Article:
Is CT a No-Fault State?
After a car accident, you may be dealing with debilitating injuries, an inability to work, or costly auto damage. These consequences can put a strain on you, your family, and your finances. In turn, you may be looking to receive compensation from insurance.
Depending on where you live, your state’s car insurance laws—particularly no-fault or at-fault models—will dictate the insurance claims and compensation process.
So, is CT a no-fault state for car insurance?
While Connecticut used to be a no-fault state, its car insurance laws have changed. Below, we’ll outline everything you need to know about CT’s car accident laws and how hiring a car accident lawyer in Connecticut may help.
The Change in Connecticut’s Car Insurance Laws
Connecticut used to be a no-fault state for auto insurance. This meant that all Connecticut drivers sought compensation for damages from their own automobile insurance companies, regardless of who caused the accident. In a no-fault system, all drivers are required to carry a minimum amount of personal injury protection (PIP) insurance. They may also be restricted from filing personal lawsuits.
In 1994, Connecticut moved to an at-fault model for car insurance.
With this model, the fault must be established before any compensation is awarded. Drivers who are over 51% responsible for accidents must pay for the other parties’ damages through their insurance coverage. If damages exceed their coverage amounts, they can be sued for the rest personally.
Connecticut also uses a modified comparative negligence system, which means that drivers who are less than 51% at fault can still collect compensation. However, their compensation will be reduced according to their percentage of responsibility. For example, a driver deemed 30% at fault for an auto accident will only be able to recover 70% of their total damages.
What Are Connecticut’s Car Insurance Coverage Requirements?
Since Connecticut has become an at-fault state, residents no longer need to purchase personal injury protection (PIP) policies. Instead, the required insurance coverage minimums are as follows:
- $25,000 of bodily injury liability per person
- $50,000 of bodily injury liability per accident
- $15,000 of property damage liability per accident
- $25,000 of uninsured/underinsured motorist (UM) per person
- $50,000 of UM per auto accident
The first three liability policies can help you pay for other people’s damages if you cause a car accident, while your UM policies can cover your damages if you get into an accident with someone who doesn’t have adequate automobile insurance.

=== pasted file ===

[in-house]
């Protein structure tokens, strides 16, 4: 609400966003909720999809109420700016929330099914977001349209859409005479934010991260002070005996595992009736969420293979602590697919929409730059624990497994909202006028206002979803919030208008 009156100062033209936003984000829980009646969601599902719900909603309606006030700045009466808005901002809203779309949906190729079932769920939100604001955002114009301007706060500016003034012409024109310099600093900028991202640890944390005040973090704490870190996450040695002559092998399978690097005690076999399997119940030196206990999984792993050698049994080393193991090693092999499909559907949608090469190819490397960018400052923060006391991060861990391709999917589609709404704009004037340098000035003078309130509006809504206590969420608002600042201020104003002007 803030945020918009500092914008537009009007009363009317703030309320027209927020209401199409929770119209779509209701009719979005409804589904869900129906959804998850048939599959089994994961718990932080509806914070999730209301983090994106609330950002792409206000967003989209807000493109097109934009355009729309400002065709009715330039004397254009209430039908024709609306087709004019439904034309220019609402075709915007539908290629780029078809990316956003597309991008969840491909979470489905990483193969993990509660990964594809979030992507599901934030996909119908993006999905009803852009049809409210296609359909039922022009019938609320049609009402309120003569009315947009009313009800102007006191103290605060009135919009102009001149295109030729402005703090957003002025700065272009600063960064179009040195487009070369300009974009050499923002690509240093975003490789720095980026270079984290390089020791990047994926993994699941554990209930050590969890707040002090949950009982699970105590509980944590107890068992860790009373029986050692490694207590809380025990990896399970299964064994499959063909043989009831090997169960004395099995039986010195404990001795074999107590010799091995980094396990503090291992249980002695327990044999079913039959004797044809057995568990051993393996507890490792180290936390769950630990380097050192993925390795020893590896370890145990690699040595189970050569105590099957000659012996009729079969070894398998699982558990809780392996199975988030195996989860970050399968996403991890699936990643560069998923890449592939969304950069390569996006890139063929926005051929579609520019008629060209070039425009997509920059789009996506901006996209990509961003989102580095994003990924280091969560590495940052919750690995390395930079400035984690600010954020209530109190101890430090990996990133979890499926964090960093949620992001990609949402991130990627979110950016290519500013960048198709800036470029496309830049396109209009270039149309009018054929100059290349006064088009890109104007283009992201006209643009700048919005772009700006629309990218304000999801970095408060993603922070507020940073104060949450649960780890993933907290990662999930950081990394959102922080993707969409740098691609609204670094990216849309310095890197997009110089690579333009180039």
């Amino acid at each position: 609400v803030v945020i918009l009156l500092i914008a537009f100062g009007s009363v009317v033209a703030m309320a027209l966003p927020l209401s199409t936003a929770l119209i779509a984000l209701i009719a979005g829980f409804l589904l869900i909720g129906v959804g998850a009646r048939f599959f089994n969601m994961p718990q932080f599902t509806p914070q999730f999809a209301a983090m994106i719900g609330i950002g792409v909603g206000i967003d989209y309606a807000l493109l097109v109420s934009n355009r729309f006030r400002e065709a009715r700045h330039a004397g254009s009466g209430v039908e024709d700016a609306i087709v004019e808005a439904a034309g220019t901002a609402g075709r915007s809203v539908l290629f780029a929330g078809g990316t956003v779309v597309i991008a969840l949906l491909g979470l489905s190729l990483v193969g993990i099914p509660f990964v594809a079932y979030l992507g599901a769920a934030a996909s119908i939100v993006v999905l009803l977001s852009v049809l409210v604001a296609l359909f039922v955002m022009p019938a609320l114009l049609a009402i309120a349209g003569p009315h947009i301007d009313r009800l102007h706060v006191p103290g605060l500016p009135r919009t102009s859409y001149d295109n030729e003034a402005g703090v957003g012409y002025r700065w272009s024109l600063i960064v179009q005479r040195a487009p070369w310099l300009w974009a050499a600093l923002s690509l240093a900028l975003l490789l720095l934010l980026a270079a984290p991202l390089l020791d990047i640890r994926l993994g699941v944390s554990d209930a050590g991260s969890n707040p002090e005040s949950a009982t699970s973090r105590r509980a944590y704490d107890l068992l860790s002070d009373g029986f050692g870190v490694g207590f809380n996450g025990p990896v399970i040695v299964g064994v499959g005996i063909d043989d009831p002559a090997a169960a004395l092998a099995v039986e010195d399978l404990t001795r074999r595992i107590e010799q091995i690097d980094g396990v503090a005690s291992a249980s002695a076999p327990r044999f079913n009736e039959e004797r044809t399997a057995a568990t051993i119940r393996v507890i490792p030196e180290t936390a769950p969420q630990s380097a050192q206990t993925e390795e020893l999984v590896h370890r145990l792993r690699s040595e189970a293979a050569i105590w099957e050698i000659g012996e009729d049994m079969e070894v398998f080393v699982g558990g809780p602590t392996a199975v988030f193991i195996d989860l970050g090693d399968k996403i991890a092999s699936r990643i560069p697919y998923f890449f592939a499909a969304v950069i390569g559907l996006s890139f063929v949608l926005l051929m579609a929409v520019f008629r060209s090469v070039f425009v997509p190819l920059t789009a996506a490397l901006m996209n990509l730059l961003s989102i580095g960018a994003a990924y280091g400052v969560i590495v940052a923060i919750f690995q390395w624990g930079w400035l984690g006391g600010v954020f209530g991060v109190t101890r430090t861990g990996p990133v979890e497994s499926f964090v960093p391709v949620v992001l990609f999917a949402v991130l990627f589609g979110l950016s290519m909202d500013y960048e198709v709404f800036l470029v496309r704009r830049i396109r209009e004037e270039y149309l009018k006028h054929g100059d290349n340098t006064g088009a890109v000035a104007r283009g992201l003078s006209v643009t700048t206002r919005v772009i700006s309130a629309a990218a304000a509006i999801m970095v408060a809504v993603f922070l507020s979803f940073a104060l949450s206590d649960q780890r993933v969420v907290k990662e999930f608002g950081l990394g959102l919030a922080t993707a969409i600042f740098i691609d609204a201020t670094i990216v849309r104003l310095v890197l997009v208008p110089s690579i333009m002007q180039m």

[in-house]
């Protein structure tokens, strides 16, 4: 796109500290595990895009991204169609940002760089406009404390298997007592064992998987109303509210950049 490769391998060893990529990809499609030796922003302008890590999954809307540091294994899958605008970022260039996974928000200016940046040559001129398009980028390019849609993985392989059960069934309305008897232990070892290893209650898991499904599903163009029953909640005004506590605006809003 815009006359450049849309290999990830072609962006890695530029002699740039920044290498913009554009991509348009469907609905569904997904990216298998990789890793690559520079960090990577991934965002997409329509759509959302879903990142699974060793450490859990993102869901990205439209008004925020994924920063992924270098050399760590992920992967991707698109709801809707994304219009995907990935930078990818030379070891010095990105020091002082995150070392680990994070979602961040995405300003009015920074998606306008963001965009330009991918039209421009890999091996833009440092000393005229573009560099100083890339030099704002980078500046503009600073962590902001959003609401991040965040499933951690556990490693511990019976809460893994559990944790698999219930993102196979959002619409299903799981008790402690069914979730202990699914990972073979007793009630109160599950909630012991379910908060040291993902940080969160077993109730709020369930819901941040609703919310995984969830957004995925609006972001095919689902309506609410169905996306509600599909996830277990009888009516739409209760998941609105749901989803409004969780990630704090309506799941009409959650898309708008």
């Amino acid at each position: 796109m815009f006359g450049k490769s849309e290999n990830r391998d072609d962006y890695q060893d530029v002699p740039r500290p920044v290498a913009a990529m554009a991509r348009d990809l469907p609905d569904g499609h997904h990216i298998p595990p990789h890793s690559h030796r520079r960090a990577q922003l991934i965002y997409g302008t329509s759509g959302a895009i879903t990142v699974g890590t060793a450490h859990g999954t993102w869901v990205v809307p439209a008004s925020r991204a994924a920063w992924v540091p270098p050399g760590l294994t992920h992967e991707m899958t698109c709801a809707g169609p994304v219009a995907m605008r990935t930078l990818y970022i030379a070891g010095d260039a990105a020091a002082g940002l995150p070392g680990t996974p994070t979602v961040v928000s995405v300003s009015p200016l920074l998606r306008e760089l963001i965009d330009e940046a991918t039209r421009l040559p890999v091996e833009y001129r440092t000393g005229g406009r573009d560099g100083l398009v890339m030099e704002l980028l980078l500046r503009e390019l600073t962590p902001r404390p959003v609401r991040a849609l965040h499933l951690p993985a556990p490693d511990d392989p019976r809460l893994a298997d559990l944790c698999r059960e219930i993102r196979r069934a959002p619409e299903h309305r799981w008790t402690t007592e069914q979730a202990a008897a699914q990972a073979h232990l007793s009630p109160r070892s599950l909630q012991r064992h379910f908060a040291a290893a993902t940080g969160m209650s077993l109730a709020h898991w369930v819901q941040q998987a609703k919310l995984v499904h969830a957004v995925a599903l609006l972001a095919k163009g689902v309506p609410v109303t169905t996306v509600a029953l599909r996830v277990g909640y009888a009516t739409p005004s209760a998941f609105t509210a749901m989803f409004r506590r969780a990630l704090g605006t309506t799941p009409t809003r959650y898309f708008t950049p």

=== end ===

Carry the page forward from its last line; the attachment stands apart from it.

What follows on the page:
While these are the required minimums, having extra liability coverage can provide you with additional financial protection.
How Does Connecticut’s At-Fault Insurance Work?
Here’s what you’ll need to do to pursue compensation after a car accident in Connecticut:
- Call the police – After a motor vehicle accident, it’s important to call 911 so the police can file a report. While waiting for the police, you should swap names, insurance information, and driver’s license details with other affected parties. You may also want to take pictures and videos of any related property damage or injuries and take down the phone numbers of any witnesses.
- Allow fault to be determined through an investigation – Each of the driver’s insurance providers will hire an adjuster to determine who was at fault for the accident. These adjusters rely on objective evidence to make their determinations, such as pictures, videos, witness testimonies, police reports, and expert opinions.
- File a claim with the at-fault driver’s insurance company – Once the fault has been determined, you can file a claim with the at-fault driver’s insurance company and initiate the process of receiving compensation. The statute of limitations in CT for car insurance claims is two years, so it's a good idea to file your claim as soon as possible and familiarize yourself with the average car accident settlement in CT.
- File a claim with your own insurance company – You can also file a claim with your own car insurance company if you were involved in a motor vehicle accident where your UM policy applies, or if you have PIP coverage, collision, or comprehensive coverage.
- File a personal lawsuit for additional damages – If the at-fault driver’s insurance policy doesn’t cover all of your damages, you can file a lawsuit against the at-fault driver to recoup the rest.
There are many complex steps involved in the Connecticut at-fault car insurance claims process. That’s why navigating them with proper legal representation is so beneficial.
Maneuver Connecticut’s At-Fault Insurance Process
Car accidents can turn your life upside down, especially if you find yourself severely injured or unable to work. If you’re seeking prompt and fair relief, head over to Mighty's Car Accident Attorney Directory to find a trusted attorney in your area today.
Connecticut General Assembly. No-Fault Automobile Insurance.
State of Connecticut Insurance Department. Automobile Coverage Information.
Nolo. Connecticut Car Accident Laws.
Written ByMaly Ohrenschall
VP of Customer Experience
About the author
Maly is a seasoned professional with over 15 years of experience in the insurance sector, specializing in multi-line claims and customer service for personal injury cases. As the leader of Mighty’s Client Experience team, she leverages her extensive background to ensure clients involved in auto accidents receive the highest level of care and support. Maly’s expertise plays a crucial role in delivering exceptional service and fostering long-lasting client relationships.
About the reviewer